Left-wing parties failed to adapt to cultural needs, says Tamil writer Indira Parthasarathy


“Even Karl Marx’s revolutionary calendar failed. He visualized it happening in England, but it happened in an agrarian society in Russia’

“Even Karl Marx’s revolutionary calendar failed. He visualized it happening in England, but it happened in an agrarian society in Russia’

The end of the novel Yesuvin Tholargal (Comrades of Jesus) by famous Tamil writer Indira Parthasarathy was said to have been comforting to the comrades at the time – “We are all waiting for Jesus to come. But instead of a cross, he will be holding a hammer and sickle,” says Asha, a character in the novel set in Poland.

When asked why the euphoria of the first half of the previous century culminated only in discouragement, Mr Parthasarathy sought to justify his red-tinted glasses, saying that Poland, steeped in a happy mixture of Christianity and Marxism, could have ushered in a new era. “You have to keep in mind that the Communist Party not only built offices for itself, but also built the famous St. Paul’s Cathedral. Yet the system failed because of excessive police control and the inability of communist parties to adapt Marxism to the cultural needs of the various countries where they came to power,” said Parthasarathy, who had been a professor of Tamil at university. University of Warsaw for five years.

Not to mention that he had been a member of the Communist Party of India (CPI) during his student years at Kumbakonam and later at Annamalai University in Chidambaram.

He said that even Karl Marx’s revolutionary calendar had failed. “He imagined it would happen in England, the most advanced industrial country since he was sitting and reading in the British Library. It happened in an agrarian society in Russia,” said Parthasarathy, 92, one of the few writers to closely follow the country’s political development.

“Unless the opposition parties in India sink their egos and come together with the sole agenda of tackling the BJP, the party will return to power in 2024. The Congress party has become a laughing stock. If the BJP is re-elected with as much majority as it currently has, the party will make India a Hindu rashtra and will make changes to the Constitution to fulfill its agenda,” warned Professor Parthasarathy, who had worked at Delhi University prior to his tenure in Warsaw. Later, he joined the Department of Drama at the University of Pondicherry.

Indira is the name of his wife, who encouraged him to send his story Manitha Enthiram (Human Machine) at Tamil Magazine Ananda Vikatan, which was published as a featured story in 1962. His short stories were published in two volumes. His game Ramanujar won the Saraswathi Samman award.

fertile soil

Born in Chennai and raised in Kumbakonam, Mr. Parthasarathy had the advantage of living, observing and participating in an environment of intense political and literary activity. Kumbakonam has been the birthplace of some of the best writers including Ku.Pa. Rajagopalan, Na. Pitchamurthy, Karichankunju and MV Venkatram. Another writer, T. Janakirman, lived there and taught Mr. Parthasarathy in school. Mr. Parthasarathy lived in Saranagapani Sannidhi Street where the mathematical genius Ramanujan also lived.

The composite Thanjavur, of which Kumbakonam was a part, was a nerve center of the communist and Dravidian movement, and Mr. Parthasarathy, known as “Epaa” in literary circles, was inevitably drawn to the political and literary currents of his time.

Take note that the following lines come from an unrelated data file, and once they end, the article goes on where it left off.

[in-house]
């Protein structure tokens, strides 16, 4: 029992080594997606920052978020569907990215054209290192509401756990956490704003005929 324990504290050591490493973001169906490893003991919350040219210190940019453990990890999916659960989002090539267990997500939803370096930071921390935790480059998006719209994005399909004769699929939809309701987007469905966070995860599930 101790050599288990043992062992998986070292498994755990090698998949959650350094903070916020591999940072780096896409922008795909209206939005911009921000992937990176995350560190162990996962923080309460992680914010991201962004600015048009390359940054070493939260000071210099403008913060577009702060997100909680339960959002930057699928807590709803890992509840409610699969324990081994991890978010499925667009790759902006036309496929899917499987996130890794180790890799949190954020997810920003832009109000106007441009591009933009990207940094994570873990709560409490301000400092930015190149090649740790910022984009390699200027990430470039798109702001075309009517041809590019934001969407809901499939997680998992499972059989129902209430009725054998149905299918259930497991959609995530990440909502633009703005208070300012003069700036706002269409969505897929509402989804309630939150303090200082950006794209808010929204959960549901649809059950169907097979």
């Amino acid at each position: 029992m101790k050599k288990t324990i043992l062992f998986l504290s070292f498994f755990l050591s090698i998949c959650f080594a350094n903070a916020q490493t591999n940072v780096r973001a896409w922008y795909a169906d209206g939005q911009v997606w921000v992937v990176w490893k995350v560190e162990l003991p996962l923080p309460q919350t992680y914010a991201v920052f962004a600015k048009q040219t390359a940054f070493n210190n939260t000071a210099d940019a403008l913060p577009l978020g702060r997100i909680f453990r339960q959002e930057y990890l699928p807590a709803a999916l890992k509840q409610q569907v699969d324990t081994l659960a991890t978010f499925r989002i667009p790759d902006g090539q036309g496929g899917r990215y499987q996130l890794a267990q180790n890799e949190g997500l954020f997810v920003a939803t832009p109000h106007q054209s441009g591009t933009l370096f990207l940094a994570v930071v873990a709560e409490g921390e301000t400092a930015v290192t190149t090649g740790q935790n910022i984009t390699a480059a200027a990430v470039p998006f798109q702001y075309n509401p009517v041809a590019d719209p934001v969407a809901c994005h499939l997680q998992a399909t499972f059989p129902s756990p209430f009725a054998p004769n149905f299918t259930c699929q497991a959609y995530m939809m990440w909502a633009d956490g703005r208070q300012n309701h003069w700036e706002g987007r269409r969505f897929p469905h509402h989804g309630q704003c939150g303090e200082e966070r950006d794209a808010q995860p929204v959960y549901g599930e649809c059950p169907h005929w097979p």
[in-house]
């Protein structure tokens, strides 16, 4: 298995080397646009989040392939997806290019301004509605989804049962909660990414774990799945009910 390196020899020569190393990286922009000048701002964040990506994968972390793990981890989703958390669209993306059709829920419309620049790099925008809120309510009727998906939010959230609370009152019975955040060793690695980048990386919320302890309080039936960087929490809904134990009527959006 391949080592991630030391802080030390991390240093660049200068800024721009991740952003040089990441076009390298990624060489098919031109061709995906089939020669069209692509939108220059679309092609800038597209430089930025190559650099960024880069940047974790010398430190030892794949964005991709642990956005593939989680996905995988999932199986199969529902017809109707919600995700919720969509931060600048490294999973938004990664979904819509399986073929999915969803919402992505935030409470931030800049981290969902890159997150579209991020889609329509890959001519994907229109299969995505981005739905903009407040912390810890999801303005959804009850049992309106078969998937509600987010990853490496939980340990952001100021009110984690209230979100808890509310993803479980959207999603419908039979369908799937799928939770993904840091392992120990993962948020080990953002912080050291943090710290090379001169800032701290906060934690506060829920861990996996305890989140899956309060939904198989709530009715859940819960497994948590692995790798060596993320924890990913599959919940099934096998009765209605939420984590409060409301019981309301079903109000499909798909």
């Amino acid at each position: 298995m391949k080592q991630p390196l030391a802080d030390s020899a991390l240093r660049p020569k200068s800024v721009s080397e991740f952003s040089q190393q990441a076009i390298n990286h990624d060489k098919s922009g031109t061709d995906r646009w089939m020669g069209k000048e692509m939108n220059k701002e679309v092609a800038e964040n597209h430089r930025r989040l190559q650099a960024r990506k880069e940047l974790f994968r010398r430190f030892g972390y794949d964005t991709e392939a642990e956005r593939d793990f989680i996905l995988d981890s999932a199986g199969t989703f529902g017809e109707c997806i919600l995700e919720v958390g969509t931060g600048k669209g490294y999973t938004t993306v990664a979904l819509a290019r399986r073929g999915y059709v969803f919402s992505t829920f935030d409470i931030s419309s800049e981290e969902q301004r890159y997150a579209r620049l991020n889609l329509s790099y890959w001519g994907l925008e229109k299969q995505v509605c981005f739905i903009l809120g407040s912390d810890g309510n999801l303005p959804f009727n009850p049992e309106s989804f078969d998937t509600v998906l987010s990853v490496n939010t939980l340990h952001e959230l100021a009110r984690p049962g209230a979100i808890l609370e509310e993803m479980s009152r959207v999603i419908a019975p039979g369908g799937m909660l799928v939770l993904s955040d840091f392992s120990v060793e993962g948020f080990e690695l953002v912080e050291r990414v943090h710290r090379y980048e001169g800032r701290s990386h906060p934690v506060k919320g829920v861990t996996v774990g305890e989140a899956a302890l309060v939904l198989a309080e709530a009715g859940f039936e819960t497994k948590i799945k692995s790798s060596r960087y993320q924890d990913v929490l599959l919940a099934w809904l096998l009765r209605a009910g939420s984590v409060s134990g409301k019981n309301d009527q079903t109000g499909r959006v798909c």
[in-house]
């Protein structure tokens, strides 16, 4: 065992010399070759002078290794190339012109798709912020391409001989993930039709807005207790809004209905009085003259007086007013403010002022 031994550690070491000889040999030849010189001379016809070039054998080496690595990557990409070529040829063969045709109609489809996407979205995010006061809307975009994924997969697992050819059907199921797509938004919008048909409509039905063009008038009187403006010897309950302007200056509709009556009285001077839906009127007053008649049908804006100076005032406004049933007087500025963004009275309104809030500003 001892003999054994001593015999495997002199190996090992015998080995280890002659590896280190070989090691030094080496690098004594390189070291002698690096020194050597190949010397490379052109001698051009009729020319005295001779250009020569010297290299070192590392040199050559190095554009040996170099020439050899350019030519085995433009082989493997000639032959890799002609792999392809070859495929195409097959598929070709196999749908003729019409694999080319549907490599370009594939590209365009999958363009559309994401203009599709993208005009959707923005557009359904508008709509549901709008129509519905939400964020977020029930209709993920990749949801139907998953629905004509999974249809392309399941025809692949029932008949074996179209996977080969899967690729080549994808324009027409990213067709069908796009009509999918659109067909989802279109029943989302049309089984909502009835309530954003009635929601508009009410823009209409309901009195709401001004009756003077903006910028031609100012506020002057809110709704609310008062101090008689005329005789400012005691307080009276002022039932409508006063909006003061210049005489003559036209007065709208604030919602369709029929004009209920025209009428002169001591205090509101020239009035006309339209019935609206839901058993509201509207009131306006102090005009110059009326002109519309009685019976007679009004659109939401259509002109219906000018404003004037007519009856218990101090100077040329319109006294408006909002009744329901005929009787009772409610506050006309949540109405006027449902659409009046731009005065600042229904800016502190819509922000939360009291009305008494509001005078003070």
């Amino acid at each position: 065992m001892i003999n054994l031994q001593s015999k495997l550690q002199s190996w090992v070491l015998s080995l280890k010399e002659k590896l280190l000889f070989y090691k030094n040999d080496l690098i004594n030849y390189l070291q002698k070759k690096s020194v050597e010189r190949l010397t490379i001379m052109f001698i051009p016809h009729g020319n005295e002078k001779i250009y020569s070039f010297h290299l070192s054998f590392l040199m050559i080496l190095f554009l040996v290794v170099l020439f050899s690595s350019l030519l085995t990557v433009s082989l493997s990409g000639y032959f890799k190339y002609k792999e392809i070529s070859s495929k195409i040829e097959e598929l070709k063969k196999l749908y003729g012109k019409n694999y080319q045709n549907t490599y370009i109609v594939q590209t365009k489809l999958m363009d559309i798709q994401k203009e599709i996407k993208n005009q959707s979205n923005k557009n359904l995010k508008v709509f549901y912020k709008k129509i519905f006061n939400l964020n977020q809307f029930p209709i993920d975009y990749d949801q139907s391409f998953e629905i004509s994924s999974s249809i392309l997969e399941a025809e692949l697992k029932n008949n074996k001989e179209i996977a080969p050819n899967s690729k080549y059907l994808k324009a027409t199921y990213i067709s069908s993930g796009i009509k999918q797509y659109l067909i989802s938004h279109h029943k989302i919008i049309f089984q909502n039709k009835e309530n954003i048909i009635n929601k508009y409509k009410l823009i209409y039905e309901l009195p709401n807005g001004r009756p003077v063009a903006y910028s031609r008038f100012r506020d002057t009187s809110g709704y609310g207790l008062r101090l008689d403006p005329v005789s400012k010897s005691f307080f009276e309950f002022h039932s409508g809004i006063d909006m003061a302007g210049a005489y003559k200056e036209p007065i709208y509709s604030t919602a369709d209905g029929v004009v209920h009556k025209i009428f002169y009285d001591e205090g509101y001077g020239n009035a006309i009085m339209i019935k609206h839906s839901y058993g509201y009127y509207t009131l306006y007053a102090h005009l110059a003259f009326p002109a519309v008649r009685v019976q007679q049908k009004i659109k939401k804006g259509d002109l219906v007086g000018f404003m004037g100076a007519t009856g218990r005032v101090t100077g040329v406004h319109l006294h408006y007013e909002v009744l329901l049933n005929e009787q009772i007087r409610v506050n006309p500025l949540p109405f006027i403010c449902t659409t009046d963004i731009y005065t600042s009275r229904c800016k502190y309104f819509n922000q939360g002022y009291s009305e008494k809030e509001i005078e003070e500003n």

A massacre told

He shocked his father, who had dreams of becoming an IAS officer, by enrolling for an MA in Tamil at Annamalai University. “It was then an aspiration of every Brahmin father. He thought that I was studying English literature. But it was my desire to study Tholkappiyam with comments by Senavarayar. I have no regrets,” laughed Mr Parthasarathy, who later wrote Kuruthipunala novel based on the Keezhvenmani massacre in the then composite district of Thanjavur where 44 Dalits were burned alive in 1968. It won him the Sahitya Akademi Award in 1977 and was also adapted into a film.

“When the novel was published, the CPI(M) protested saying that I had deflected the issue by depicting the owner as helpless. I looked at the Keezhvenmani massacre from the Freudian angle because among those who have killed, there were 26 women and 12 children. Why the women and children?” he asked.

The title Kuruthipunalhe explained, came from a poem by Kambaramayanam in praise of Parasurama, and recalled the entire lines from his memory.

He also explained that he suggested the title ‘Poisoned Root’ for the English translation of his novel. Worm Patru, although it is slightly inaccurate and may even convey a negative meaning. “I got the idea from Eedu, the commentaries on Vaishnavite literature. If the root is poisoned, it will poison the tree. The root of my novel is the caste system, which is toxic,” said Mr. Parthasarathy, who has extensive knowledge of classic Tamil literature and on his table nestled among Tirukkural and Kamba Ramayanamis the novel by Portuguese Nobel laureate José Saramago.

‘Indira’ is the name of Mr Parthasarathy’s wife, who encouraged him to submit his story Manitha Enthiram (Human Machine) at Tamil Magazine Ananda Vikatan, published in 1962. | Photo credit: R. Ragu

But his literary works do not show his erudition. “The scholarship should be integrated into the storytelling and should not be difficult for the reader,” he said.

He also disagrees with the assertion of some writers that they write primarily for themselves.

“A kite would only emerge into the sky when there is wind to support it. When an incident affects me, I react by writing. The plot develops when two characters strike up a conversation. don’t know how my story ends,” he said.


Comments are closed.